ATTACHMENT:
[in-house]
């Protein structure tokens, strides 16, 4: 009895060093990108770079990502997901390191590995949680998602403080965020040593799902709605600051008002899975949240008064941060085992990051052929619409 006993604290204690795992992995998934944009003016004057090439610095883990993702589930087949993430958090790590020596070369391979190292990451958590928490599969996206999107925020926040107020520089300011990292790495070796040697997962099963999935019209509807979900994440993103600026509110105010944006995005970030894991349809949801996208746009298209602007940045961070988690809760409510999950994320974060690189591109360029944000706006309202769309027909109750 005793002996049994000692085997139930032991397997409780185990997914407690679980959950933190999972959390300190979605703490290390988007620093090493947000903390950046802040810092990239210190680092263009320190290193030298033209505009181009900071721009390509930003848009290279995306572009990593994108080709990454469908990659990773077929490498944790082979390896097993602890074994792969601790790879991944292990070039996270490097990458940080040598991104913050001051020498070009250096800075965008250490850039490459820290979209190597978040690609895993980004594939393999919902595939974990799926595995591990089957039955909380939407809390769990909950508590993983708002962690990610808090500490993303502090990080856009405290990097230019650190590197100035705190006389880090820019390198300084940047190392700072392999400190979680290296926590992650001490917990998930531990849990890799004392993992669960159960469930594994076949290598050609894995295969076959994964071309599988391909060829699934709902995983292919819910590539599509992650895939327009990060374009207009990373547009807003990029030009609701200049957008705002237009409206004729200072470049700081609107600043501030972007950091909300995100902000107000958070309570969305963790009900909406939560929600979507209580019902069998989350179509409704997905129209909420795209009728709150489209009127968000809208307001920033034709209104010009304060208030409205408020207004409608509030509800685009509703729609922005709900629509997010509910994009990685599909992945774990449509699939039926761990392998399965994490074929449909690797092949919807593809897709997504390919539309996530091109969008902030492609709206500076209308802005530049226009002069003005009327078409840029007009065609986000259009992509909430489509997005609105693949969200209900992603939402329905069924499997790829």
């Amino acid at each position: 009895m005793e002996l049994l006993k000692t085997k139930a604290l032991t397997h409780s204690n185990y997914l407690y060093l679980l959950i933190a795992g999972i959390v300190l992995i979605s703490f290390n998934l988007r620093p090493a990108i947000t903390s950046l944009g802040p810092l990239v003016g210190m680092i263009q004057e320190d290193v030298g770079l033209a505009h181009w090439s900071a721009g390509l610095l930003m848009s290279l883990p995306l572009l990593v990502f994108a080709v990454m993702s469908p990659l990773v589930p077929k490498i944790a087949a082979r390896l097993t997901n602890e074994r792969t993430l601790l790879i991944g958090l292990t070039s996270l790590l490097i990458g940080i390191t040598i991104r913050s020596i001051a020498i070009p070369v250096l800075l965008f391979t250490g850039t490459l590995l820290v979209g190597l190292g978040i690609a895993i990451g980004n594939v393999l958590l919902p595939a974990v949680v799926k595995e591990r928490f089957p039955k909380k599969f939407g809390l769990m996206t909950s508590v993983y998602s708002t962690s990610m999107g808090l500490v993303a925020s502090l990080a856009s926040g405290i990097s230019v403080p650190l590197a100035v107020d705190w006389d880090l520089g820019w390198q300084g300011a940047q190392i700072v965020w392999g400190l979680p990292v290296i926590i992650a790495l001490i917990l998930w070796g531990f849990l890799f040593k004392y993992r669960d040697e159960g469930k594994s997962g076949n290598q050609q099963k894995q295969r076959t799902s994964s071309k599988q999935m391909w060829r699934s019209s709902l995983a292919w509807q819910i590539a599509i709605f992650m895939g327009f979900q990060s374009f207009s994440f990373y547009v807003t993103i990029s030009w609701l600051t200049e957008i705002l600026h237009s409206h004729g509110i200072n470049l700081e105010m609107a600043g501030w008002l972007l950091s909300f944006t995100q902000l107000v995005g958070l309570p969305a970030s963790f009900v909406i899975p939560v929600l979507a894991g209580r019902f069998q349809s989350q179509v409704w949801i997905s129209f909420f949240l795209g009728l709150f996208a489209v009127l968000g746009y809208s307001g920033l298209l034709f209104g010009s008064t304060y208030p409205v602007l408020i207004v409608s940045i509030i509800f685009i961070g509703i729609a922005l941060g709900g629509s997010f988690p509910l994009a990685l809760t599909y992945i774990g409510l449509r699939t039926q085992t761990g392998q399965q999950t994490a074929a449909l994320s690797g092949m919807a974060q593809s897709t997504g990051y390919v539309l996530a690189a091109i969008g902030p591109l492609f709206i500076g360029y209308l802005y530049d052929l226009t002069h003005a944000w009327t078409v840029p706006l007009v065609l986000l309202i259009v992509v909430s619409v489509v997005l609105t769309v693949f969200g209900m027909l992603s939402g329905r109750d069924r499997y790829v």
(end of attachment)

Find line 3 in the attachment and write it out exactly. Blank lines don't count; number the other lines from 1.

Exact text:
């Amino acid at each position: 009895m005793e002996l049994l006993k000692t085997k139930a604290l032991t397997h409780s204690n185990y997914l407690y060093l679980l959950i933190a795992g999972i959390v300190l992995i979605s703490f290390n998934l988007r620093p090493a990108i947000t903390s950046l944009g802040p810092l990239v003016g210190m680092i263009q004057e320190d290193v030298g770079l033209a505009h181009w090439s900071a721009g390509l610095l930003m848009s290279l883990p995306l572009l990593v990502f994108a080709v990454m993702s469908p990659l990773v589930p077929k490498i944790a087949a082979r390896l097993t997901n602890e074994r792969t993430l601790l790879i991944g958090l292990t070039s996270l790590l490097i990458g940080i390191t040598i991104r913050s020596i001051a020498i070009p070369v250096l800075l965008f391979t250490g850039t490459l590995l820290v979209g190597l190292g978040i690609a895993i990451g980004n594939v393999l958590l919902p595939a974990v949680v799926k595995e591990r928490f089957p039955k909380k599969f939407g809390l769990m996206t909950s508590v993983y998602s708002t962690s990610m999107g808090l500490v993303a925020s502090l990080a856009s926040g405290i990097s230019v403080p650190l590197a100035v107020d705190w006389d880090l520089g820019w390198q300084g300011a940047q190392i700072v965020w392999g400190l979680p990292v290296i926590i992650a790495l001490i917990l998930w070796g531990f849990l890799f040593k004392y993992r669960d040697e159960g469930k594994s997962g076949n290598q050609q099963k894995q295969r076959t799902s994964s071309k599988q999935m391909w060829r699934s019209s709902l995983a292919w509807q819910i590539a599509i709605f992650m895939g327009f979900q990060s374009f207009s994440f990373y547009v807003t993103i990029s030009w609701l600051t200049e957008i705002l600026h237009s409206h004729g509110i200072n470049l700081e105010m609107a600043g501030w008002l972007l950091s909300f944006t995100q902000l107000v995005g958070l309570p969305a970030s963790f009900v909406i899975p939560v929600l979507a894991g209580r019902f069998q349809s989350q179509v409704w949801i997905s129209f909420f949240l795209g009728l709150f996208a489209v009127l968000g746009y809208s307001g920033l298209l034709f209104g010009s008064t304060y208030p409205v602007l408020i207004v409608s940045i509030i509800f685009i961070g509703i729609a922005l941060g709900g629509s997010f988690p509910l994009a990685l809760t599909y992945i774990g409510l449509r699939t039926q085992t761990g392998q399965q999950t994490a074929a449909l994320s690797g092949m919807a974060q593809s897709t997504g990051y390919v539309l996530a690189a091109i969008g902030p591109l492609f709206i500076g360029y209308l802005y530049d052929l226009t002069h003005a944000w009327t078409v840029p706006l007009v065609l986000l309202i259009v992509v909430s619409v489509v997005l609105t769309v693949f969200g209900m027909l992603s939402g329905r109750d069924r499997y790829v």